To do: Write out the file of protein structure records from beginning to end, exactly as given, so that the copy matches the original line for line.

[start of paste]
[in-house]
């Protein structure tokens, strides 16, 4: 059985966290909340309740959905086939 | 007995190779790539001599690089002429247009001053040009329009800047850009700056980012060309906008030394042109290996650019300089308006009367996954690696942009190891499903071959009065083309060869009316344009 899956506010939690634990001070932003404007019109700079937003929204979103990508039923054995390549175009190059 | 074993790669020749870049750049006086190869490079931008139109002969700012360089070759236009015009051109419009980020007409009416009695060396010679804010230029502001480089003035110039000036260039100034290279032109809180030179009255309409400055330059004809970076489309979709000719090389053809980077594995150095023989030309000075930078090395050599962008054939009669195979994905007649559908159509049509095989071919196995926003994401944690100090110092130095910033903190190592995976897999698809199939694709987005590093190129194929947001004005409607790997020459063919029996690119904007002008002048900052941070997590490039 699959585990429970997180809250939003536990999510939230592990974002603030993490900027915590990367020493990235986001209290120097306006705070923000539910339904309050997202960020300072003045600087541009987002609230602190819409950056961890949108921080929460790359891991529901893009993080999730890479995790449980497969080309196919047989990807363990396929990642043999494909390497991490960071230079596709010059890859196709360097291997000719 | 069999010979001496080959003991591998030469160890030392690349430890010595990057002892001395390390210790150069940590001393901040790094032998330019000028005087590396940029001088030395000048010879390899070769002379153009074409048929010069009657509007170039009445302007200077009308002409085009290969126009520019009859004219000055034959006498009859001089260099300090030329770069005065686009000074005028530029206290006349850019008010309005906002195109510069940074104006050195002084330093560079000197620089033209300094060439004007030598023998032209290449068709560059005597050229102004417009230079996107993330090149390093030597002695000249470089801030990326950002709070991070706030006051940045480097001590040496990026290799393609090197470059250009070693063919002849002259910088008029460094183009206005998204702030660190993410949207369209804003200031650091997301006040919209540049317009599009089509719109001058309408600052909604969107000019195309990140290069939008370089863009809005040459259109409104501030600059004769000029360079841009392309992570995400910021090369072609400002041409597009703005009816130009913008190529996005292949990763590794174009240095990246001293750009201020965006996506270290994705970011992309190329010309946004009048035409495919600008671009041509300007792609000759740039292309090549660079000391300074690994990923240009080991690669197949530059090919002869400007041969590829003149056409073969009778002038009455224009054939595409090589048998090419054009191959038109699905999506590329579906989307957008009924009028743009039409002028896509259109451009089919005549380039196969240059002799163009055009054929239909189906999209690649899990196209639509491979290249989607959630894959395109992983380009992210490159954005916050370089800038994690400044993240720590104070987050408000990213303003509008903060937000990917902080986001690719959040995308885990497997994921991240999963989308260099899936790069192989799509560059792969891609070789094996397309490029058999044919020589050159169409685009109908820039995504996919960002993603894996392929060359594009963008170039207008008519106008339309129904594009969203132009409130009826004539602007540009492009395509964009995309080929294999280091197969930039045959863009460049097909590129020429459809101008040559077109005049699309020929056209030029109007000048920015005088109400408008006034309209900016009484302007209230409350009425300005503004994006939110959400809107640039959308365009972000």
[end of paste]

[in-house]
């Protein structure tokens, strides 16, 4: 059985966290909340309740959905086939 | 007995190779790539001599690089002429247009001053040009329009800047850009700056980012060309906008030394042109290996650019300089308006009367996954690696942009190891499903071959009065083309060869009316344009 899956506010939690634990001070932003404007019109700079937003929204979103990508039923054995390549175009190059 | 074993790669020749870049750049006086190869490079931008139109002969700012360089070759236009015009051109419009980020007409009416009695060396010679804010230029502001480089003035110039000036260039100034290279032109809180030179009255309409400055330059004809970076489309979709000719090389053809980077594995150095023989030309000075930078090395050599962008054939009669195979994905007649559908159509049509095989071919196995926003994401944690100090110092130095910033903190190592995976897999698809199939694709987005590093190129194929947001004005409607790997020459063919029996690119904007002008002048900052941070997590490039 699959585990429970997180809250939003536990999510939230592990974002603030993490900027915590990367020493990235986001209290120097306006705070923000539910339904309050997202960020300072003045600087541009987002609230602190819409950056961890949108921080929460790359891991529901893009993080999730890479995790449980497969080309196919047989990807363990396929990642043999494909390497991490960071230079596709010059890859196709360097291997000719 | 069999010979001496080959003991591998030469160890030392690349430890010595990057002892001395390390210790150069940590001393901040790094032998330019000028005087590396940029001088030395000048010879390899070769002379153009074409048929010069009657509007170039009445302007200077009308002409085009290969126009520019009859004219000055034959006498009859001089260099300090030329770069005065686009000074005028530029206290006349850019008010309005906002195109510069940074104006050195002084330093560079000197620089033209300094060439004007030598023998032209290449068709560059005597050229102004417009230079996107993330090149390093030597002695000249470089801030990326950002709070991070706030006051940045480097001590040496990026290799393609090197470059250009070693063919002849002259910088008029460094183009206005998204702030660190993410949207369209804003200031650091997301006040919209540049317009599009089509719109001058309408600052909604969107000019195309990140290069939008370089863009809005040459259109409104501030600059004769000029360079841009392309992570995400910021090369072609400002041409597009703005009816130009913008190529996005292949990763590794174009240095990246001293750009201020965006996506270290994705970011992309190329010309946004009048035409495919600008671009041509300007792609000759740039292309090549660079000391300074690994990923240009080991690669197949530059090919002869400007041969590829003149056409073969009778002038009455224009054939595409090589048998090419054009191959038109699905999506590329579906989307957008009924009028743009039409002028896509259109451009089919005549380039196969240059002799163009055009054929239909189906999209690649899990196209639509491979290249989607959630894959395109992983380009992210490159954005916050370089800038994690400044993240720590104070987050408000990213303003509008903060937000990917902080986001690719959040995308885990497997994921991240999963989308260099899936790069192989799509560059792969891609070789094996397309490029058999044919020589050159169409685009109908820039995504996919960002993603894996392929060359594009963008170039207008008519106008339309129904594009969203132009409130009826004539602007540009492009395509964009995309080929294999280091197969930039045959863009460049097909590129020429459809101008040559077109005049699309020929056209030029109007000048920015005088109400408008006034309209900016009484302007209230409350009425300005503004994006939110959400809107640039959308365009972000």